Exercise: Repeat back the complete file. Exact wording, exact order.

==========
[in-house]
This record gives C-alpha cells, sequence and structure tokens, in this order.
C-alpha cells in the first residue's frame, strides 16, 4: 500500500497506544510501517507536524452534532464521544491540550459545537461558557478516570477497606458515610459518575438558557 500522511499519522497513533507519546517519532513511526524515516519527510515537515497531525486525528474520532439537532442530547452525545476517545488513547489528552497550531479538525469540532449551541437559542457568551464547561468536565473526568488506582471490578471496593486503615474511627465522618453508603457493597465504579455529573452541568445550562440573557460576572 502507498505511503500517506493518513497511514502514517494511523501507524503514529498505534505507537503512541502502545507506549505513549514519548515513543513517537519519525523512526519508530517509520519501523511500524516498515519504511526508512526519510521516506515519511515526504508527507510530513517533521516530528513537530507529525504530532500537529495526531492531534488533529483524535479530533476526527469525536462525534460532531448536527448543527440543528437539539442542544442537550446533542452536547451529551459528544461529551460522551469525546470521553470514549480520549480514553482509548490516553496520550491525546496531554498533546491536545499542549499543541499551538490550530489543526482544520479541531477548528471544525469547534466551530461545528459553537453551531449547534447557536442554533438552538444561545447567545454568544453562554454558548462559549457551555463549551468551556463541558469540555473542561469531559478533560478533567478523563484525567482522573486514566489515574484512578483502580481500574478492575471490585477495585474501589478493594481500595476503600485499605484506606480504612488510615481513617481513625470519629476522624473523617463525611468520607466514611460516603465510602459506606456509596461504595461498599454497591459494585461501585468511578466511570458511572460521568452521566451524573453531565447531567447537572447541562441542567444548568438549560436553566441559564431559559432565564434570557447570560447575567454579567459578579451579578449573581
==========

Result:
[in-house]
This record gives C-alpha cells, sequence and structure tokens, in this order.
C-alpha cells in the first residue's frame, strides 16, 4: 500500500497506544510501517507536524452534532464521544491540550459545537461558557478516570477497606458515610459518575438558557 500522511499519522497513533507519546517519532513511526524515516519527510515537515497531525486525528474520532439537532442530547452525545476517545488513547489528552497550531479538525469540532449551541437559542457568551464547561468536565473526568488506582471490578471496593486503615474511627465522618453508603457493597465504579455529573452541568445550562440573557460576572 502507498505511503500517506493518513497511514502514517494511523501507524503514529498505534505507537503512541502502545507506549505513549514519548515513543513517537519519525523512526519508530517509520519501523511500524516498515519504511526508512526519510521516506515519511515526504508527507510530513517533521516530528513537530507529525504530532500537529495526531492531534488533529483524535479530533476526527469525536462525534460532531448536527448543527440543528437539539442542544442537550446533542452536547451529551459528544461529551460522551469525546470521553470514549480520549480514553482509548490516553496520550491525546496531554498533546491536545499542549499543541499551538490550530489543526482544520479541531477548528471544525469547534466551530461545528459553537453551531449547534447557536442554533438552538444561545447567545454568544453562554454558548462559549457551555463549551468551556463541558469540555473542561469531559478533560478533567478523563484525567482522573486514566489515574484512578483502580481500574478492575471490585477495585474501589478493594481500595476503600485499605484506606480504612488510615481513617481513625470519629476522624473523617463525611468520607466514611460516603465510602459506606456509596461504595461498599454497591459494585461501585468511578466511570458511572460521568452521566451524573453531565447531567447537572447541562441542567444548568438549560436553566441559564431559559432565564434570557447570560447575567454579567459578579451579578449573581